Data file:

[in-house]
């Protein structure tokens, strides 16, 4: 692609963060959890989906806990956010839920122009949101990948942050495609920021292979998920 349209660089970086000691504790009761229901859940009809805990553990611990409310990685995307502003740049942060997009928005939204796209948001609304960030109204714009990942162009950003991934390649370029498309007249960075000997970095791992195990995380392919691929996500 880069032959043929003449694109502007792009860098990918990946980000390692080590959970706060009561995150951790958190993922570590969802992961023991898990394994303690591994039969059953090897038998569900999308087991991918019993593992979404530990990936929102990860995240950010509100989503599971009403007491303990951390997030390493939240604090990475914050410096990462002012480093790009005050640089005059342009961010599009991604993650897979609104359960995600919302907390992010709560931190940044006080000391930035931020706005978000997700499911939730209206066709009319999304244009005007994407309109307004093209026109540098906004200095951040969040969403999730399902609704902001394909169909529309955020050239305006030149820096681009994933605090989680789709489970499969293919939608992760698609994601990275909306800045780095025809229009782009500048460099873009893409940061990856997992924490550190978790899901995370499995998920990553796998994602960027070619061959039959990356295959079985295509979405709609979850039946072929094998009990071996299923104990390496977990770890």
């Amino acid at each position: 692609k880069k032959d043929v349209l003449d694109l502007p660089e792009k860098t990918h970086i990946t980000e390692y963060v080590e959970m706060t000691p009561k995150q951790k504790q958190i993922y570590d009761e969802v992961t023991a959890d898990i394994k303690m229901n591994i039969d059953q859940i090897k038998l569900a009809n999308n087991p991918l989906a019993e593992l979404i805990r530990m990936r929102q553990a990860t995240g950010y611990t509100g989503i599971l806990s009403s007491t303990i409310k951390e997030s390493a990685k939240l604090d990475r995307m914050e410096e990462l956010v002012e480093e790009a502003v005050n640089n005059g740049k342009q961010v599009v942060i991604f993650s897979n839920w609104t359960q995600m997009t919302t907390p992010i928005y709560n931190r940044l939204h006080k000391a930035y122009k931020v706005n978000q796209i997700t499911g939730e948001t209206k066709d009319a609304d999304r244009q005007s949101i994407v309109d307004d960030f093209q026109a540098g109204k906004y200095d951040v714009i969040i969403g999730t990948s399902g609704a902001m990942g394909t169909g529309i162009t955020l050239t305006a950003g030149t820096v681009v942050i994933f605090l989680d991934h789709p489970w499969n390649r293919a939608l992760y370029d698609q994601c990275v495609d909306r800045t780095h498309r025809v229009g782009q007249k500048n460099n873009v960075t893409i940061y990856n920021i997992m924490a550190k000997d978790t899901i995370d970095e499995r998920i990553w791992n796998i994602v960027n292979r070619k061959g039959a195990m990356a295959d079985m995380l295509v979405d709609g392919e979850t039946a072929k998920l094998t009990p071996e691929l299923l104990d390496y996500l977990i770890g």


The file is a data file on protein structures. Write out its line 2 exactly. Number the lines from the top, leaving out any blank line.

């Protein structure tokens, strides 16, 4: 692609963060959890989906806990956010839920122009949101990948942050495609920021292979998920 349209660089970086000691504790009761229901859940009809805990553990611990409310990685995307502003740049942060997009928005939204796209948001609304960030109204714009990942162009950003991934390649370029498309007249960075000997970095791992195990995380392919691929996500 880069032959043929003449694109502007792009860098990918990946980000390692080590959970706060009561995150951790958190993922570590969802992961023991898990394994303690591994039969059953090897038998569900999308087991991918019993593992979404530990990936929102990860995240950010509100989503599971009403007491303990951390997030390493939240604090990475914050410096990462002012480093790009005050640089005059342009961010599009991604993650897979609104359960995600919302907390992010709560931190940044006080000391930035931020706005978000997700499911939730209206066709009319999304244009005007994407309109307004093209026109540098906004200095951040969040969403999730399902609704902001394909169909529309955020050239305006030149820096681009994933605090989680789709489970499969293919939608992760698609994601990275909306800045780095025809229009782009500048460099873009893409940061990856997992924490550190978790899901995370499995998920990553796998994602960027070619061959039959990356295959079985295509979405709609979850039946072929094998009990071996299923104990390496977990770890």